The Texas Trooper Who Pulled Over Sandra Bland Was Just Indicted

Texas Department of Public Safety

Let our journalists help you make sense of the noise: Subscribe to the Mother Jones Daily newsletter and get a recap of news that matters.


On Wednesday, nearly five months after Sandra Bland was found dead in a jail cell in Waller County, Texas, a grand jury has charged the state trooper who initially arrested the 28-year-old black woman with perjury.

Trooper Brian Encinia pulled over Bland in Prairie View on July 20, citing an improper lane change. Dash cam footage later released by county officials showed that the encounter quickly escalated after Encinia ordered Bland out of her car. In the video, Encinia can be heard saying, “I’m going to drag you out of here,” as he reached into Bland’s vehicle. He then pulled out what appeared to be a Taser, yelling, “I will light you up!” Encinia eventually forced Bland to the ground as she protested the arrest. Encinia arrested Bland for “assault on a public servant” and booked her into the Waller County jail, where she was found dead three days later.

The video raised questions about how a woman who was on her way to start a new job wound up dying in custody. An autopsy determined that Bland died of “suicide by hanging,” but Bland’s family countered that suicide seemed “unfathomable” and asked the US Department of Justice to investigate the incident. County officials said Bland had asked to use the phone about an hour before she was found hanging in her cell. Bland’s family said they had been trying to help her post bail.

Encinia’s class A misdemeanor perjury charge, punishable by up to a year in jail and a $4,000 fine, relates to a statement he made in the incident report following Bland’s arrest. It comes a few weeks after the Waller County grand jury concluded that no felony had been committed in Bland’s death by the county sheriff or jail staff.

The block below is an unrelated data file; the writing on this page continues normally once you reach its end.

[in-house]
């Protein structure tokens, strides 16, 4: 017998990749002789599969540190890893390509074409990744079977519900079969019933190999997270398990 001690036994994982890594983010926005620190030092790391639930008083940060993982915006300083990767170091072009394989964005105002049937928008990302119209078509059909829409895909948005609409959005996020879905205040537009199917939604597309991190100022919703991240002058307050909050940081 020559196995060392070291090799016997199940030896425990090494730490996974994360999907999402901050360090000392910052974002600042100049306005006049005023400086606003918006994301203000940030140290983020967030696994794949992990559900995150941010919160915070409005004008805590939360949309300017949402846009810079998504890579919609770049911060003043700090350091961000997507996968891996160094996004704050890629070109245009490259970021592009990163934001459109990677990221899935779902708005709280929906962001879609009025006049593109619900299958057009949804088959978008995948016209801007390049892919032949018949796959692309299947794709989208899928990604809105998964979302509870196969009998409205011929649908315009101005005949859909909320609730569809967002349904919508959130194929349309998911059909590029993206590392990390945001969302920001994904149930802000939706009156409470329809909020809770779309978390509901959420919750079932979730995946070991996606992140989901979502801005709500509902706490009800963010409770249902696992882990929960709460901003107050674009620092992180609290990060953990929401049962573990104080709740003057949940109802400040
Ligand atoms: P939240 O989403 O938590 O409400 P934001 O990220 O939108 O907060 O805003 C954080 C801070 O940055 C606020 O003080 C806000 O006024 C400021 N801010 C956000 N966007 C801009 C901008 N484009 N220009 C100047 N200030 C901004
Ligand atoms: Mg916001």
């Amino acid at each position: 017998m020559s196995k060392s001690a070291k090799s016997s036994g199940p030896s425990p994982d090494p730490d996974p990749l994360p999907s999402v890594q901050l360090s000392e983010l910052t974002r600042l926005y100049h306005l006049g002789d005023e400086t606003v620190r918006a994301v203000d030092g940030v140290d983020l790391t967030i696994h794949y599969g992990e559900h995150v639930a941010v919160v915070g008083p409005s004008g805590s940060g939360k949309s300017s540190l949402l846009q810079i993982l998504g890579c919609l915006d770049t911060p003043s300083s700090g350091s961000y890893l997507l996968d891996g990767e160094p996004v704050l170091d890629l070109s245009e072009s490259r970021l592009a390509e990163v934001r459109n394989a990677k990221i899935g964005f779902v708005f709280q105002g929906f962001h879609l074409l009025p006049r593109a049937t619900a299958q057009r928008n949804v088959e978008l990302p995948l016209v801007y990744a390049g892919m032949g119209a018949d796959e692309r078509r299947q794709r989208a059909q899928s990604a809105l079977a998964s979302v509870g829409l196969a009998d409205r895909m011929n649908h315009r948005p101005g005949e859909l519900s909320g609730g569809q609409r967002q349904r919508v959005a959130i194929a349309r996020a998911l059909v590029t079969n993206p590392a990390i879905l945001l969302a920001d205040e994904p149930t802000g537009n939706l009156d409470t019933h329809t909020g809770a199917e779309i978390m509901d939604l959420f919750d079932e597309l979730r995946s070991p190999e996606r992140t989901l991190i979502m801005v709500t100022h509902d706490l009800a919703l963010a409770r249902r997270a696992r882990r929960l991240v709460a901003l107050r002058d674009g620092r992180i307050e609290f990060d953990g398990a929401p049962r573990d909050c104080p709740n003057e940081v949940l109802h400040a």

FACT:

Mother Jones was founded as a nonprofit in 1976 because we knew corporations and the wealthy wouldn't fund the type of hard-hitting journalism we set out to do.

Today, reader support makes up about two-thirds of our budget, allows us to dig deep on stories that matter, and lets us keep our reporting free for everyone. If you value what you get from Mother Jones, please join us with a tax-deductible donation today so we can keep on doing the type of journalism 2020 demands.

payment methods

FACT:

Mother Jones was founded as a nonprofit in 1976 because we knew corporations and the wealthy wouldn't fund the type of hard-hitting journalism we set out to do.

Today, reader support makes up about two-thirds of our budget, allows us to dig deep on stories that matter, and lets us keep our reporting free for everyone. If you value what you get from Mother Jones, please join us with a tax-deductible donation today so we can keep on doing the type of journalism 2020 demands.

payment methods

We Recommend

Latest

Sign up for our free newsletter

Subscribe to the Mother Jones Daily to have our top stories delivered directly to your inbox.

Get our award-winning magazine

Save big on a full year of investigations, ideas, and insights.

Subscribe

Support our journalism

Help Mother Jones' reporters dig deep with a tax-deductible donation.

Donate